Tuesday, November 22, 2011
Irma: Flying Tiger lady
Irma Aul, an 87-year-old Pittsburg native, has had much love for the Flying Tigers ever since the days of World War II when she installed avionics on P-51 Mustang and P-40 Warhawk aircraft. Irma owns tiger earrings, tiger-stripe framed glasses and a beret with a Flying Tiger patch among other things. She attends the annual Flying Tigers Reunion nearly every year and is always eager to share her stories about Flying Tiger history. (U.S. Air Force illustration by Staff Sgt. Jamal D. Sutter) Hi-res
by Senior Airman Brigitte N. Brantley
23rd Wing Public Affairs
11/22/2011 - TAMPA, Fla. -- When the men of America were called to fight overseas during World War II, it was left up to the women to take care of things on the homefront.
Irma Aul, a Pittsburg native who is now 87, was one of 3 million women who worked at war plants. She installed avionics on aircraft including the P-51 Mustang and P-40 Warhawk.
Her work on the Warhawk and subsequent support of the American Volunteer Group have left her known as the "Tiger Lady." She attends the Flying Tigers Reunion nearly every year.
"So many people who used to come to the reunions are gone," said Irma, whose sister Maria used to accompany her before passing away earlier this year. "We love coming to them because all the people are so friendly, but it's sad to see fewer and fewer people show up each year."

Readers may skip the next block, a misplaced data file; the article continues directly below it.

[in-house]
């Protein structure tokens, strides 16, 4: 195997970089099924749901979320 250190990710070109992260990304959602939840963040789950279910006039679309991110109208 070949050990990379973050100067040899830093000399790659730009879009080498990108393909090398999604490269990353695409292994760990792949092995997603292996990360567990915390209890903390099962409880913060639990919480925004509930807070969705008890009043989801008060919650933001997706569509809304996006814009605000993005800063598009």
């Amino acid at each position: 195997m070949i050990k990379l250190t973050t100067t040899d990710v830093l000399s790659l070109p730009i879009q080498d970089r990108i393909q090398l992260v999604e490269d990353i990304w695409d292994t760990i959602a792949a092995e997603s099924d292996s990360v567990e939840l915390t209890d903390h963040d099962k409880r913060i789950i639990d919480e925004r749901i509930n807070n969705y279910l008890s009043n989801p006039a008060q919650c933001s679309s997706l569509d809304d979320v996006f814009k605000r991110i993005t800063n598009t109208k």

As a war plant worker in Niagra, N.Y., she welded wires and installed secret radar and other electronics into planes that were directly responsible for downing enemy aircraft in multiple theaters.
Irma said she is proud to be a Flying Tiger affiliate and for her part in the war effort. Now as a Tiger Lady, she shows her enthusiastic Tiger support wherever possible.
"I cannot find another place for tigers in my house," she said as she gestured to the tiger stripe-rimmed glasses on her head. "I've got tiger earrings, piles of stuffed tigers, tiger plates, tiger jewelry, tiger clothes and Tiger1 and Tiger2 license plates. I would need an extra house to display everything I've got tucked away."
Her neighbor Pat Majeskie, who accompanied her to this year's reunion, said getting to know Irma has been an honor.
"It is unbelievable to me that history doesn't focus more on the Flying Tigers and everything they did for our country," said Majeskie. "I first met Irma because she and Maria lived next door and they were always on the go.
"Now, she is like family and it is just amazing to hear the stories she has to tell. There's so much to learn from those who served in WWII."
Irma isn't the first in her family with a military connection−her father was a sheet metalist who served in World War I.
"Back then, it was just the World War because there hadn't been a second one yet," said Irma. "Our attic was full of stuff such as my dad's trench hat and helmet. We also had an uncle who got mustard gassed and came back no good. Some things, people just wouldn't talk about."
However, Irma has no problem talking to anyone who is interested about her love for tigers and her part in Flying Tiger history.
Flying Tigers reunite, honor 70 years of service